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National and State Renewable Energy stats

Discussion in 'Australia' started by Vostok, Aug 23, 2020.

  1. Vostok

    Vostok Active Member

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    #1 Vostok, Aug 23, 2020
    Last edited: Aug 23, 2020
    If there's interest, I can publish these stats every month.

    I siphon up the live 15 minute stats from AEMO and store them in a database, along with estimates (not mine) of small scale/rooftop solar production based on detailed SRES and weather data, since AEMO does not see the latter but it's becoming a non-trivial proportion of national power generation.

    For renewable generation I include hydro, wind, grid-scale solar, small (rooftop) solar, and grid battery storage discharge on the assumption it was charged by renewables (although the numbers are so small at the moment it makes no difference including it). Non-renewable is everything else. Percentages are calculated by dividing the renewable amount by the total generation in that state at that time.

    Renewable energy generation for July - average over the month:
    • National - 21.5%
    • TAS - 97.9%
    • SA - 37.6%
    • VIC - 22.9%
    • WA - 14.0%
    • QLD - 13.1%
    • NSW - 12.7%
    Peak renewable generation for July:
    • TAS - 100% on many occasions
    • SA - 87.3% (1 July 13:15)
    • VIC - 47.8% (19 July 12:15)
    • WA - 46.6% (12 July 13:15)
    • QLD - 42.6% (16 July 13:30)
    • NSW - 37.0% (19 July 13:30)
    Small scale/rooftop solar as a proportion of all generation for July:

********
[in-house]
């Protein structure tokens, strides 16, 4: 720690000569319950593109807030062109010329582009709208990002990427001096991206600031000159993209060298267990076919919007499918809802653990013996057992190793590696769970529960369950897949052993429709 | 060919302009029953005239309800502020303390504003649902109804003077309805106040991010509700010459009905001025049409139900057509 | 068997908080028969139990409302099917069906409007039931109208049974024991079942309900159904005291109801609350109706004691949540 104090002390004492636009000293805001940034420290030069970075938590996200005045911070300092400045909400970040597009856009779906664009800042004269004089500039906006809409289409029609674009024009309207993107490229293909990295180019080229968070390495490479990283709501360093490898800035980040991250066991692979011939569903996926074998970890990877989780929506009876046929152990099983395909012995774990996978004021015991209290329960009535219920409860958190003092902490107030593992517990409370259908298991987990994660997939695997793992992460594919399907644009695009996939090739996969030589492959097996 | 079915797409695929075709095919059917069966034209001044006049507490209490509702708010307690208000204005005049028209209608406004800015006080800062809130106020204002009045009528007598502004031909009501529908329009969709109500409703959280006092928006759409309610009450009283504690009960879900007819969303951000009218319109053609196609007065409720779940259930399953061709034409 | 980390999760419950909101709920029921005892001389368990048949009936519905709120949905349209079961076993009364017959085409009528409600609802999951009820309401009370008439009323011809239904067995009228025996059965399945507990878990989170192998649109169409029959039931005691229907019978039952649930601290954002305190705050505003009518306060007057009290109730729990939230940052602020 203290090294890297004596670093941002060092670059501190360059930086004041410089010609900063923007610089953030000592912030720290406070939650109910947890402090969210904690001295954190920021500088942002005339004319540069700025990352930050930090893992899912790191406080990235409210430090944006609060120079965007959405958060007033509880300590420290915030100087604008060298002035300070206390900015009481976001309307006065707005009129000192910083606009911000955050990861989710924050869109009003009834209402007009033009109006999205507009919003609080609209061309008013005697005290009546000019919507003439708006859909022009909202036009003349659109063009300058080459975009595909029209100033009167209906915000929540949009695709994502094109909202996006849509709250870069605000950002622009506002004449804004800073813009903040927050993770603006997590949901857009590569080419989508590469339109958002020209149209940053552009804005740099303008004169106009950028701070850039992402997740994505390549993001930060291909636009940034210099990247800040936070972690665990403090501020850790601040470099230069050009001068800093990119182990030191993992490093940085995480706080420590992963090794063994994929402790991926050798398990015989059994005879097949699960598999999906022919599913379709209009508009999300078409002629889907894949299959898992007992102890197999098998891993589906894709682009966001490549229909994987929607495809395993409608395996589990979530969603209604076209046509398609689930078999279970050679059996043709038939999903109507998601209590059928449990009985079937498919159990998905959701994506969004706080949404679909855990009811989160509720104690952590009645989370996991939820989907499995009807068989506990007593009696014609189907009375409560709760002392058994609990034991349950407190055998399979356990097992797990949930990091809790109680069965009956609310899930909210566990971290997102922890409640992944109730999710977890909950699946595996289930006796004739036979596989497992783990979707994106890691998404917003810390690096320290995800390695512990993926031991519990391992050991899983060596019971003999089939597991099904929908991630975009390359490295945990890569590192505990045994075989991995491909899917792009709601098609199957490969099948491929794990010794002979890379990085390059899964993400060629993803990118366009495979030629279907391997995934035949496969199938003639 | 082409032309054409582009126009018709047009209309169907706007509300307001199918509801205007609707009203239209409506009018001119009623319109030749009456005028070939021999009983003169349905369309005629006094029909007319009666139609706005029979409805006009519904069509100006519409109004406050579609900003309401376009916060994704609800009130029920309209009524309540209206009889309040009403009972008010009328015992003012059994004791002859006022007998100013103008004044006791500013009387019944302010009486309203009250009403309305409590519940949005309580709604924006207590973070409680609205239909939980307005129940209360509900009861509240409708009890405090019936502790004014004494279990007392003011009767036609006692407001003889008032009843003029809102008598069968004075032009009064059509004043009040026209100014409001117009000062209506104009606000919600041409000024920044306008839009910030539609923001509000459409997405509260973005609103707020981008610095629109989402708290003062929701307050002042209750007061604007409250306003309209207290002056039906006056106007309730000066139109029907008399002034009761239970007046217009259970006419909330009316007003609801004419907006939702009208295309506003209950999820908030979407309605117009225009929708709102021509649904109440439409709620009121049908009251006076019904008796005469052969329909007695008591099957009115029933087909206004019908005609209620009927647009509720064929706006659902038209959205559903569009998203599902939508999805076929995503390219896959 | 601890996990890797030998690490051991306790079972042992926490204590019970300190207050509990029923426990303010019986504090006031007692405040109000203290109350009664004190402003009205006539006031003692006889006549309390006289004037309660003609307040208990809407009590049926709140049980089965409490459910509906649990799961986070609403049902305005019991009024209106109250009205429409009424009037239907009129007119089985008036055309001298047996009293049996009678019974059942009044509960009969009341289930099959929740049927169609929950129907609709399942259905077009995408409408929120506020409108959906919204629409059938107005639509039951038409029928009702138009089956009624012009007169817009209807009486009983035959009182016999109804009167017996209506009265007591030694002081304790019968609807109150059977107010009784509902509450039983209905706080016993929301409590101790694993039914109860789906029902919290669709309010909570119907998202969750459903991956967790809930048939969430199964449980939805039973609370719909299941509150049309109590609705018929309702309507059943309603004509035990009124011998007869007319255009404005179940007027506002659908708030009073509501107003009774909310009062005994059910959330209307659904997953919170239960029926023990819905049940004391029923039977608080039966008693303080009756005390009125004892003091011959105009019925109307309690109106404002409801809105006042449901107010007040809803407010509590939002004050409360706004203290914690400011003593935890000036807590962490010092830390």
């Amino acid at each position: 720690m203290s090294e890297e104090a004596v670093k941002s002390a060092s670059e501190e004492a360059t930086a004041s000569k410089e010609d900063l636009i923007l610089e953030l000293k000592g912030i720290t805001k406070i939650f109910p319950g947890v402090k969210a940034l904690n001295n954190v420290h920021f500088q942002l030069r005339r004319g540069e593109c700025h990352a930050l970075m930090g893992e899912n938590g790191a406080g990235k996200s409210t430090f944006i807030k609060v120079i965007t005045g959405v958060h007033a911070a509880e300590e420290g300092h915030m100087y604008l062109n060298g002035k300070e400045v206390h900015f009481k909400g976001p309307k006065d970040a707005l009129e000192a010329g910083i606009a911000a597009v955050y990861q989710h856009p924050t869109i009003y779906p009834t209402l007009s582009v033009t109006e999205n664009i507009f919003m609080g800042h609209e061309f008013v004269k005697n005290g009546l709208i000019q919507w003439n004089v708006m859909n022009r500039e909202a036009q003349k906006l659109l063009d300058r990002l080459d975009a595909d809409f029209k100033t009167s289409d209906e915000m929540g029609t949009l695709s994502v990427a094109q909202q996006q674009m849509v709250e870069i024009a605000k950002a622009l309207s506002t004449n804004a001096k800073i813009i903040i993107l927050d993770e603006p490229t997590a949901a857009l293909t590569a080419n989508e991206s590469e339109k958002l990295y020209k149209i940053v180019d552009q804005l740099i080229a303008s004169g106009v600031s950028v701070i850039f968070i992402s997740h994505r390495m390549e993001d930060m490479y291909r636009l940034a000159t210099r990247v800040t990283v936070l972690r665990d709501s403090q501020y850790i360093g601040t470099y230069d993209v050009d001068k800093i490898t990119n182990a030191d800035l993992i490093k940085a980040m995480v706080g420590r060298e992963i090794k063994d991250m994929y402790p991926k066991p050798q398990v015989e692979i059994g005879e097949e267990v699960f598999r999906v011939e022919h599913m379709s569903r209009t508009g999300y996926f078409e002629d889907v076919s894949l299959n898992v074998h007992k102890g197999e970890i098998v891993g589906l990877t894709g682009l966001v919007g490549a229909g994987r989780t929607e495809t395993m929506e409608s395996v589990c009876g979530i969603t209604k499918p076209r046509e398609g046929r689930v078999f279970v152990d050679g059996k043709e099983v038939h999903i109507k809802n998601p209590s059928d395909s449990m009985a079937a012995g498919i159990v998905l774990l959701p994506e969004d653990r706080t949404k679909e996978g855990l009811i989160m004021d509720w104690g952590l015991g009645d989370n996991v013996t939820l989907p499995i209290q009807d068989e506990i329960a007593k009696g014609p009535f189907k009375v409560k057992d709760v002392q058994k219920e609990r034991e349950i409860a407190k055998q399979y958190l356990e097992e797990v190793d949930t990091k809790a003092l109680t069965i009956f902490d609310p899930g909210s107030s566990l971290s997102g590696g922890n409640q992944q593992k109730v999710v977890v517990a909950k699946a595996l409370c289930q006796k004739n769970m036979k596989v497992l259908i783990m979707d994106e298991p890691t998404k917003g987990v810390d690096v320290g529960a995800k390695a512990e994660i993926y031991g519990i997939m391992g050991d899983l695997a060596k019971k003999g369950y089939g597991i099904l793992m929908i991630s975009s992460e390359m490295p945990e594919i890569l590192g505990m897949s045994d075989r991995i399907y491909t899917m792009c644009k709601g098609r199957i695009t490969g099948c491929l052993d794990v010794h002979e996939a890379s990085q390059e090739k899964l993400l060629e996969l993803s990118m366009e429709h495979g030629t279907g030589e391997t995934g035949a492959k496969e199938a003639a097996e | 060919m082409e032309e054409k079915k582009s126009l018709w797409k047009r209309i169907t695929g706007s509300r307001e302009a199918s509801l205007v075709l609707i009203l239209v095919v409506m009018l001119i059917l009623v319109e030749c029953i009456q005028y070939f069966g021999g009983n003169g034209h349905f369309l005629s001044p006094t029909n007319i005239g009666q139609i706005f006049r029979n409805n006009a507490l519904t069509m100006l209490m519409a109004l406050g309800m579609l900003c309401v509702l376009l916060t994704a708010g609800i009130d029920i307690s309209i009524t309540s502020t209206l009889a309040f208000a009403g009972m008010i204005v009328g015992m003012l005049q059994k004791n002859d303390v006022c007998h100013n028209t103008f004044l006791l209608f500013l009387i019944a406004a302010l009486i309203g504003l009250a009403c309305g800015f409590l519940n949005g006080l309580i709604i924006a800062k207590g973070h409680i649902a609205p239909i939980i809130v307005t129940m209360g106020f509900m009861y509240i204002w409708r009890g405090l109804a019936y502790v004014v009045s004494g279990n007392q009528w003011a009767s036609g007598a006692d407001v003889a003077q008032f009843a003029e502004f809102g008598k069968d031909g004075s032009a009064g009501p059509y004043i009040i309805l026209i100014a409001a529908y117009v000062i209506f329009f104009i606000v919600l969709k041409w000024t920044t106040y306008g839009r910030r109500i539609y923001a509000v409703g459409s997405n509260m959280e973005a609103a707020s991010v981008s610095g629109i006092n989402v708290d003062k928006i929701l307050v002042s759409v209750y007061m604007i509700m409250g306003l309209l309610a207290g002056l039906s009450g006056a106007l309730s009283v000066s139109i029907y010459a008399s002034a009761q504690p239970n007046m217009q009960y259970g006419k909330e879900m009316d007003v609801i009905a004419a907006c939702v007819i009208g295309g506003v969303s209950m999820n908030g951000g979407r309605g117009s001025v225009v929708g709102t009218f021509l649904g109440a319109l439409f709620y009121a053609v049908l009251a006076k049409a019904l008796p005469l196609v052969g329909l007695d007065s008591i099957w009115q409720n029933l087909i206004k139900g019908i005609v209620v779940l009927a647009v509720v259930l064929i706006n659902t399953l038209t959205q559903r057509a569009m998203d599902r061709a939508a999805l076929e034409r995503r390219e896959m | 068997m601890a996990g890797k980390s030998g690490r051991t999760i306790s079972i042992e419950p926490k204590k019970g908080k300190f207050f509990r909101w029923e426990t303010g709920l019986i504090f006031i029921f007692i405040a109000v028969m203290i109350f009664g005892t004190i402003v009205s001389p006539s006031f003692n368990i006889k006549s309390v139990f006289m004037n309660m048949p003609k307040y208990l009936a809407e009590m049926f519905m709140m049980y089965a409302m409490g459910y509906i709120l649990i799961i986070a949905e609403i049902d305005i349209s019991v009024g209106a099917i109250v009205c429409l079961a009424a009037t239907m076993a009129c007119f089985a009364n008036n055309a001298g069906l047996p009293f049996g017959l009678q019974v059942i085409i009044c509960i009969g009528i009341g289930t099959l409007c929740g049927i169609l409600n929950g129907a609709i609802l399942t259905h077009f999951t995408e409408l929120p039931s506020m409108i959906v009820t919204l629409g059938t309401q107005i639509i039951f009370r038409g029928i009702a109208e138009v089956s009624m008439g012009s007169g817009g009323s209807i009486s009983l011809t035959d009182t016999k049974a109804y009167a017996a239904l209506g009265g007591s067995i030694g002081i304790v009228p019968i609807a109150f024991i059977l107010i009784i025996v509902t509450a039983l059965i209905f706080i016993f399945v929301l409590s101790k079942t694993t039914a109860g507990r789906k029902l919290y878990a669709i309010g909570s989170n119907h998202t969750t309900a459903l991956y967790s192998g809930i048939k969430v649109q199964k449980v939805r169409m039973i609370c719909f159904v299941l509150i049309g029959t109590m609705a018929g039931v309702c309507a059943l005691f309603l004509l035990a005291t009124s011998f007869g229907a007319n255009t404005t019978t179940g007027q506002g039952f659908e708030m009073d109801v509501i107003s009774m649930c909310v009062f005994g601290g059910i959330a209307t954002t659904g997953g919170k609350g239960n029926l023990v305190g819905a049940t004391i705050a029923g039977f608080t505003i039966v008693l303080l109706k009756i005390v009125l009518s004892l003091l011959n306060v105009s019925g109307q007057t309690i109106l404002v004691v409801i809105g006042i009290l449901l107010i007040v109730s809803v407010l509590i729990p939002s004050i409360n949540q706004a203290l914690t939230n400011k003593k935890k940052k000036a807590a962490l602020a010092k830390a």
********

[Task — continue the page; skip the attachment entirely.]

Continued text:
• National - 3.5%
    • WA - 6.7%
    • SA - 6.0%
    • QLD - 4.6%
    • NSW - 2.6%
    • VIC - 2.3%
    • TAS - 0.8%
    Peak Rooftop solar generation for July - Impressive figures for the middle of winter:
    • WA - 35.7% (12 July 14:45)
    • SA - 33.3% (14 July 13:30)
    • QLD - 21.5% (15 July 12:30)
    • VIC - 17.3% (31 July 13:45)
    • NSW - 15.5% (19 July 12:15)
    • TAS - 8.4% (29 July 13:00)

    I'm afraid NSW is the nation's renewable laggard (a.k.a "leaner" not "lifter"), something our energy minister Matt Keen is "Keen" to change (see NSW's Renewable Energy Zones). SA's numbers a bit lower than normal due to a wind drought in July. Also solar production nationally of course is at its low ebb during winter.
     
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  2. Anubis

    Anubis Member

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    Thanks. I'd be interested in seeing this data ongoing.

    How far back do you have the data accumulated for NSW?
    I'd like to see NSW's renewable generation over a number of years to see it's [lack of] progression.
     
  3. meloccom

    meloccom Moderator Aus/NZ

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    I second these sentiments. Would be happy for you to do this as long as you’re willing.
     
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  4. begg

    begg Member

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    I find the information interesting. Thank you.
     
  5. Vostok

    Vostok Active Member